11 Spring RV Checks Not to Skip

RV Camper's Checklist
April 3, 2012

This comprehensive checklist is just what you need to make sure your first spring RV trip is a great one.

The other day an RV owner asked me what I considered to be the most important spring travel checks to prepare an RV for camping season. My response was that there are lots of checks that need to be performed on the RV for a safe and worry free camping season, but some are more important than others.

Here are eleven important checks I wouldn’t leave out:

  1. RV Batteries: Let’s start our spring checks with the battery(s) since it’s possible you removed them for winter storage. The condition of the battery(s) is dependent on how well they were cared for over the winter. Batteries in storage will lose a percentage of current through internal leakage. It’s not uncommon for a battery to discharge up to 10% a month when it is in storage. If you checked and recharged the battery(s) periodically while in storage they should be ready to go. If not, the first step is to fully charge the battery(s). Water should only be added to lead acid battery(s) after fully charging the battery, unless the water level is already below the plates. The plates need to be covered at all times. After the battery is fully charged, check and add distilled water as required. If the battery(s) was removed for storage, reinstall it making absolutely sure it is connected properly. If you don’t feel comfortable performing this work, have it done by a qualified service facility.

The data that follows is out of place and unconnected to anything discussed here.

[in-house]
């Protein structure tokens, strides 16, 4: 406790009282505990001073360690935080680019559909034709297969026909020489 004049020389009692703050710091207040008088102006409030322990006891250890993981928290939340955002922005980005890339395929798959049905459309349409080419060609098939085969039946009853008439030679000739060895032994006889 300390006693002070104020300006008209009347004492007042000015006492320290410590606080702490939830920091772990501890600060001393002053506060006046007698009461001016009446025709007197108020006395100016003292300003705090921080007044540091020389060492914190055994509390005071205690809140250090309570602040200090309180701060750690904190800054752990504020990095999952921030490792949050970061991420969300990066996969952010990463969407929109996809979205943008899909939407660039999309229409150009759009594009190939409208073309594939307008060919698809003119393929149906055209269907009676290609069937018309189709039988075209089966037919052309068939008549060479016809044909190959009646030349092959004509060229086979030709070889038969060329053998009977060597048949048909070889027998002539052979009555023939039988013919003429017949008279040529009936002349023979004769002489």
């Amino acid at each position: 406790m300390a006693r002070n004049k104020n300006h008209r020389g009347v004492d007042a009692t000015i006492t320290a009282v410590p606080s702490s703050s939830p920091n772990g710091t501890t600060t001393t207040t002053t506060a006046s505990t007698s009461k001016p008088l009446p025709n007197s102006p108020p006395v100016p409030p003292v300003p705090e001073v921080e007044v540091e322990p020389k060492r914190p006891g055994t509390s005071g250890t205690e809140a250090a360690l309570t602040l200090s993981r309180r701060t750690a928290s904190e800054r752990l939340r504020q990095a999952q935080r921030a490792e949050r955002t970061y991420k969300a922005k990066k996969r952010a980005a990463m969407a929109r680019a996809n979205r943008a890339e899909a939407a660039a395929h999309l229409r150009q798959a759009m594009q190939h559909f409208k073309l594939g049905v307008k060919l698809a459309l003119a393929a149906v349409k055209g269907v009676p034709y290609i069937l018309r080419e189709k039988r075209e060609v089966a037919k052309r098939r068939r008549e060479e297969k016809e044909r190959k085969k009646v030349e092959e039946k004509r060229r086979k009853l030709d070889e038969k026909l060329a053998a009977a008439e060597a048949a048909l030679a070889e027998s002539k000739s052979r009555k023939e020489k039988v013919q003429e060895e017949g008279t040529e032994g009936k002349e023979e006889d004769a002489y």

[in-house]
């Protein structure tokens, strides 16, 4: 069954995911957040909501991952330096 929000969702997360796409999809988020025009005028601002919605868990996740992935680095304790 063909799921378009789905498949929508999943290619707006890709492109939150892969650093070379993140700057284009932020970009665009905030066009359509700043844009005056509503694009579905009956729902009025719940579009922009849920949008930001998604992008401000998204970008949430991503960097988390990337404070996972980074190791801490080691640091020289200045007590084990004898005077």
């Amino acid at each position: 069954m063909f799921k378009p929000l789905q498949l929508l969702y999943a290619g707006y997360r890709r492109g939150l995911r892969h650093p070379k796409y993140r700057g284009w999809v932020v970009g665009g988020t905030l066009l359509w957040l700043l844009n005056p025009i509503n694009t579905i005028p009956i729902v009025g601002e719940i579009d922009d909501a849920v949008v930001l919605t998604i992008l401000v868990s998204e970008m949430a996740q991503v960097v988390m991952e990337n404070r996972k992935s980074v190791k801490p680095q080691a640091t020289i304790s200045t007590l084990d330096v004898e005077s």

2. RV Water System: After sitting in storage the water system needs to be de-winterized, checked for leaks and sanitized. If your unit was winterized using non-toxic RV antifreeze you need to run fresh water through the entire system until all traces of the antifreeze are removed. Hopefully no antifreeze was added to the fresh water holding tank. If it was, the first step is to drain any remnants from the fresh water tank. Add potable water to the fresh water holding tank, turn the water pump on and open all of the water faucets. When the water is running clear through the system turn the pump off and close the faucets. Take the water heater out of the by-pass mode (if applicable). If the water heater wasn’t bypassed before winterizing the unit, the antifreeze needs to be drained from the water heater tank. Replace any water filter cartridges you removed for storage.
  3. Plumbing: This is a good time to check the plumbing for leaks. With water in the fresh water holding tank turn the 12-volt water pump on and pressurize the water system until the pump shuts off. If the water pump cycles back on, even for a short period of time, there is a leak somewhere. Locate the leak and repair it or take it to an authorized RV service facility to be repaired.